# Maximum of a function

1. Feb 12, 2012

### Cinitiator

1. The problem statement, all variables and given/known data
I have an equation q*(p-q). I need a function with which I could specify a p, and which would ouput a q at which q*(p-q) is maximized.

For example:

f(p) -> analyzes y = q*(p-q) -> outputs the q at which y reaches it's maximum (in other words, f(p) = maximum of y at a given p).

2. Relevant equations
q*(p-q)

3. The attempt at a solution

Tried to apply the second partial derivative test to this, but it came out inconclusive with a D = 0. It seems like I applied it where it isn't needed at all.

2. Feb 12, 2012

### tiny-tim

Hi Cinitiator!
shouldn't do

(did you d/dp instead of d/dq ?)

show us what you did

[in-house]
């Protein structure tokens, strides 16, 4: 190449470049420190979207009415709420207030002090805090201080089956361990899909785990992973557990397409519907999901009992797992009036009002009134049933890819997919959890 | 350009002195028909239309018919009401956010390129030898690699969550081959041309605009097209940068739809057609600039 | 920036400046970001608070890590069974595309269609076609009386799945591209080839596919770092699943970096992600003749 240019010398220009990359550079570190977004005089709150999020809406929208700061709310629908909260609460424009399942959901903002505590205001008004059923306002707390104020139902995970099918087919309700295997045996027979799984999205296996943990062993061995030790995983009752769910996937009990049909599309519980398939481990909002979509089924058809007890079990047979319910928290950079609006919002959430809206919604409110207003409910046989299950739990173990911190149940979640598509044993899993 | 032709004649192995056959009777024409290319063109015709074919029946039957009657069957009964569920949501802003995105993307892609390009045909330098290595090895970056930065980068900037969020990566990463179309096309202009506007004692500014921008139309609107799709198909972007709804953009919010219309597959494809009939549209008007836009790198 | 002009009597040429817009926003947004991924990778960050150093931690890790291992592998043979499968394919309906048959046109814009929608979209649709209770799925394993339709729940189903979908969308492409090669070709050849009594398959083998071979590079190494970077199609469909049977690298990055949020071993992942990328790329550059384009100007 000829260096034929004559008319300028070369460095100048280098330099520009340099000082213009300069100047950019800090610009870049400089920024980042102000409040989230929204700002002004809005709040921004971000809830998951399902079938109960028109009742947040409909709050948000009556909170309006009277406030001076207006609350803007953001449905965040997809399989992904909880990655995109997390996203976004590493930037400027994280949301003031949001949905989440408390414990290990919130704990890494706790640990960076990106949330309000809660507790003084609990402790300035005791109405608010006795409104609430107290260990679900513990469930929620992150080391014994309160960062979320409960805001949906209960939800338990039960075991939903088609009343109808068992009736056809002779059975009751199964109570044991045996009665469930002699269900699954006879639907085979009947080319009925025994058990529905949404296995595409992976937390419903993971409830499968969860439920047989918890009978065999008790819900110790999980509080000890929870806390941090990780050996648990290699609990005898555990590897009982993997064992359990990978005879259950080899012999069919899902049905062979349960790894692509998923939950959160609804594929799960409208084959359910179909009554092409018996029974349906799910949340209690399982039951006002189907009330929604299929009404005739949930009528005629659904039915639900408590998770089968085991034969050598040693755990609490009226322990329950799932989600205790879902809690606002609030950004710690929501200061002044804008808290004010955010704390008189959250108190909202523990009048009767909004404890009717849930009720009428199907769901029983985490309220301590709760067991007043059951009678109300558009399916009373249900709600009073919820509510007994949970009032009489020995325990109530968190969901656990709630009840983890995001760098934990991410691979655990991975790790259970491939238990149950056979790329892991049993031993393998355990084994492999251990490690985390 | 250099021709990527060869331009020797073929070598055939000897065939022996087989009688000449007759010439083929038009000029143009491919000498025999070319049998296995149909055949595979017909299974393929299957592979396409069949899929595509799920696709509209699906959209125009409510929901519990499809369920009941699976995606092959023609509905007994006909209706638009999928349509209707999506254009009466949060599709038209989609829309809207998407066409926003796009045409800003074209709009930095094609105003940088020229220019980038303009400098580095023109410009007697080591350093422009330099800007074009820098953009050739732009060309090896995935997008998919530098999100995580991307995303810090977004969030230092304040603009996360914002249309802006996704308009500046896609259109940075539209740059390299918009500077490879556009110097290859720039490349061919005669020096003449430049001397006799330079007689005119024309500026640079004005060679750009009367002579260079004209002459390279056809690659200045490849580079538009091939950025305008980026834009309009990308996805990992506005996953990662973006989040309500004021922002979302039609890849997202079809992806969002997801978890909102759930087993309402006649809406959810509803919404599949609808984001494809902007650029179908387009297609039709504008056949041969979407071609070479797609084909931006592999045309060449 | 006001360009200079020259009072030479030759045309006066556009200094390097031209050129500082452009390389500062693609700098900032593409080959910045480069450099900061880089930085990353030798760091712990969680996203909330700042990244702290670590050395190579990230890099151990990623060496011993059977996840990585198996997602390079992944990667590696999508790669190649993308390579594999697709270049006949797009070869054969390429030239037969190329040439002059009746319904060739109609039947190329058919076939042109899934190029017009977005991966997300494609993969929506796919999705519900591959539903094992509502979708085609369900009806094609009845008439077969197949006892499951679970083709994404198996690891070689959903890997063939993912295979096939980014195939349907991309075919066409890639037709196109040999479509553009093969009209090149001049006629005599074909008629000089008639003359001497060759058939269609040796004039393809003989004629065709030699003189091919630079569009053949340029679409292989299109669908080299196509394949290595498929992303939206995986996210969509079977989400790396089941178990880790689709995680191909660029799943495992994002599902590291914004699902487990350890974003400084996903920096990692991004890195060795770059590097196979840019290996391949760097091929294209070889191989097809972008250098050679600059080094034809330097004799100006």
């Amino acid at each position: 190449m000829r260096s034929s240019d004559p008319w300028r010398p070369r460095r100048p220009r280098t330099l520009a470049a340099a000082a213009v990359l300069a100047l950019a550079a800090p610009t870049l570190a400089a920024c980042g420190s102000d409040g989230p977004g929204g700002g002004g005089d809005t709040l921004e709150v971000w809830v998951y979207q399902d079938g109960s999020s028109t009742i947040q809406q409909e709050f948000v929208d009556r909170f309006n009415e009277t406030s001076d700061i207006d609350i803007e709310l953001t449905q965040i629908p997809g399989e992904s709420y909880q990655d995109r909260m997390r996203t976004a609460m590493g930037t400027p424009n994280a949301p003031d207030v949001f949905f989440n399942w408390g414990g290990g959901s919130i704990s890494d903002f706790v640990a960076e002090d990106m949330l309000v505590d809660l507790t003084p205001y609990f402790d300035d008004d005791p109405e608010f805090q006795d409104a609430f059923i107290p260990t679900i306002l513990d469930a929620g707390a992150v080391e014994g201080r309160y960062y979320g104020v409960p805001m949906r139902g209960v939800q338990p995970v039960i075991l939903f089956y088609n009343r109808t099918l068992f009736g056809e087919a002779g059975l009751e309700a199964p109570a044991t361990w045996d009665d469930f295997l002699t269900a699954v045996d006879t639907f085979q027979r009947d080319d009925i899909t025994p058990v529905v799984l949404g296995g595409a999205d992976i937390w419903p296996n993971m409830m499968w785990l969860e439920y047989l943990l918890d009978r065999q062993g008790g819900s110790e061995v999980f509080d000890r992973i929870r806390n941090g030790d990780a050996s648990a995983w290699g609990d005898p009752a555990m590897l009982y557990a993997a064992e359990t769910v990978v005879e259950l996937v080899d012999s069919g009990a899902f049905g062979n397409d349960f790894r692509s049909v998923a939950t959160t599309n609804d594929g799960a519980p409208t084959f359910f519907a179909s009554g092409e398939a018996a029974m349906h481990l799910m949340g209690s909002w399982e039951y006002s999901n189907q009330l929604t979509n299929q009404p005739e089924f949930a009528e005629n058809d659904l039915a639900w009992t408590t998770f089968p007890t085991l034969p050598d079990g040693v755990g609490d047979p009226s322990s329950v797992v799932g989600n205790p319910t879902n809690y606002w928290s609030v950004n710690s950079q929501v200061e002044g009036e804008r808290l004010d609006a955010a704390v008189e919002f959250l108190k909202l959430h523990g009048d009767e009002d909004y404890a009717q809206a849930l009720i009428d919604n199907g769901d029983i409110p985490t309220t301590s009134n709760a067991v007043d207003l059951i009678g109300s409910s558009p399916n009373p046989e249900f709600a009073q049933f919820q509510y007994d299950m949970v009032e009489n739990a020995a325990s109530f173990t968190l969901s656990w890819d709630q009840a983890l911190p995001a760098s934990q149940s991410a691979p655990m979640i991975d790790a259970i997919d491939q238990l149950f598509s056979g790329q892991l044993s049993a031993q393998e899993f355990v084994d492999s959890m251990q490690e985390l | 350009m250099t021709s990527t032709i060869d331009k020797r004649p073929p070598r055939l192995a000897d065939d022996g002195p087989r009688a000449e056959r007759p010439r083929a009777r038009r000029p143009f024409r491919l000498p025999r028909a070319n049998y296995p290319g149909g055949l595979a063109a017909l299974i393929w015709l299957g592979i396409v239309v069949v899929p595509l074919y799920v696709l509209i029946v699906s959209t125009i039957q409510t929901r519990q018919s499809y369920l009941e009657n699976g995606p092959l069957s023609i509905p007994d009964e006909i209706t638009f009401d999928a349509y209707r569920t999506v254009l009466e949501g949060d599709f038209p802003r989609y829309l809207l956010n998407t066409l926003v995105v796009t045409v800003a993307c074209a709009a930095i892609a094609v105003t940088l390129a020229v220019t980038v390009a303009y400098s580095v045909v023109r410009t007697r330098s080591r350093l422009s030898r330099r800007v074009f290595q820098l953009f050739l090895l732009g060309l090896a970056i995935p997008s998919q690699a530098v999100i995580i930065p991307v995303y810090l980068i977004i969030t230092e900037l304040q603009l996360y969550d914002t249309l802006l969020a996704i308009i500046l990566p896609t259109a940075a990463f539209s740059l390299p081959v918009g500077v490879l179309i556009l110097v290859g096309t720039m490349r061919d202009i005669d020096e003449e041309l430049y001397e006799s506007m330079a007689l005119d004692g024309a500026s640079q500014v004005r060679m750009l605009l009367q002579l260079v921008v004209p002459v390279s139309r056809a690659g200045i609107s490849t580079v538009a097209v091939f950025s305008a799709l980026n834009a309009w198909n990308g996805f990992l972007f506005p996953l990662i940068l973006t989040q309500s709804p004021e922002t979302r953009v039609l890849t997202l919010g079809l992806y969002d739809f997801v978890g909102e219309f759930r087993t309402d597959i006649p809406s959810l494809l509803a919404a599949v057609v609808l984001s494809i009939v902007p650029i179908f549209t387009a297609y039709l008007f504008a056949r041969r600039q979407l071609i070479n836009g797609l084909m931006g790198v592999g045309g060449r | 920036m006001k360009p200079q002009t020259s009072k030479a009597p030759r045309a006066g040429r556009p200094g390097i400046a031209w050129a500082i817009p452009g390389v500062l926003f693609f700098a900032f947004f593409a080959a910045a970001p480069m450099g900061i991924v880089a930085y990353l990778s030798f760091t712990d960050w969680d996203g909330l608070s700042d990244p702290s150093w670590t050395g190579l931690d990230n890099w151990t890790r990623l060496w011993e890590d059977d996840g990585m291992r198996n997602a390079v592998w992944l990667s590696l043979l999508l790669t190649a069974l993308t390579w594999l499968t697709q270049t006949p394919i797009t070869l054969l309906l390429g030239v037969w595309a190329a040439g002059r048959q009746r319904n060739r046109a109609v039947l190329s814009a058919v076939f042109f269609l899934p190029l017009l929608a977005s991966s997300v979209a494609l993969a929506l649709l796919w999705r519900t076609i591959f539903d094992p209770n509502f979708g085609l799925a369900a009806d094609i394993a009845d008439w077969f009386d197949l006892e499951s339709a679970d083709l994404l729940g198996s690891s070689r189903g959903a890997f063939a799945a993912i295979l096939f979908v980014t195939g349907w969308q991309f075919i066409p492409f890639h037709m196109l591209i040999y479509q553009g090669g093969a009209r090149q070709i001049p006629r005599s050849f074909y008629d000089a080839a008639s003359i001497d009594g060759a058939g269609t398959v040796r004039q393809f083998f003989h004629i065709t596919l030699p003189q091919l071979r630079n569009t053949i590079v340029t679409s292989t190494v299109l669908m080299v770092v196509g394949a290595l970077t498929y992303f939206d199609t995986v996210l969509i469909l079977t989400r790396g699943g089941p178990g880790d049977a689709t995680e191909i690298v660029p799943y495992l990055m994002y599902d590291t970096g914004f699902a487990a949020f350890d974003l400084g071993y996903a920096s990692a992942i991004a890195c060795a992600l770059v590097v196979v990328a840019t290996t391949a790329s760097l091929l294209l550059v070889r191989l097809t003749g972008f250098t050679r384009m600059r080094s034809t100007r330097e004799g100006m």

3. Feb 12, 2012

### SammyS

Staff Emeritus
First of all, (and I expect that you will see this mentioned several times in this thread)
"I have an equation q*(p-q)."​
" q*(p-q) " is a mathematical expression. It's not an equation. An equation has two mathematical expressions separated by an " = " sign.

You say that for any particular value of p, you want to find a q which maximizes q*(p-q) .
Let g(q) = q*(p-q). That is equivalent to: g(q) = -q - pq .

That's a quadratic in q, with q-intercepts of q=0, and q=p. The vertex occurs at q = p/2. q2 has a negative coefficient, so that should tell you whether the vertex corresponds to a maximum or a minimum.

4. Feb 12, 2012

### Cinitiator

Why not to use partial derivatives instead?

One could do this:

1) Find the partial derivative with the respect to q
d/dq [q(p-q)] = d/dq [q*p-q^2] = d/dq [q*p ] - d/dq [q^2] = p - 2q

2) Then find critical points
d/dq = 0
p - 2q = 0
(-2)q = -p
q = (-p)/(-2)

q = p/2

Then f(p) = p/2

I tested it graphically and it seems to work.

I looked through my notes, and it seems that this was the case, lol. I inverted p and q multiple times. Wish I had a better working memory.

5. Feb 12, 2012

### tiny-tim

Hi Cinitiator!
yup!

(btw, with quadratics, you can find the turning-points without calculus, if you complete the square )
you'll have to …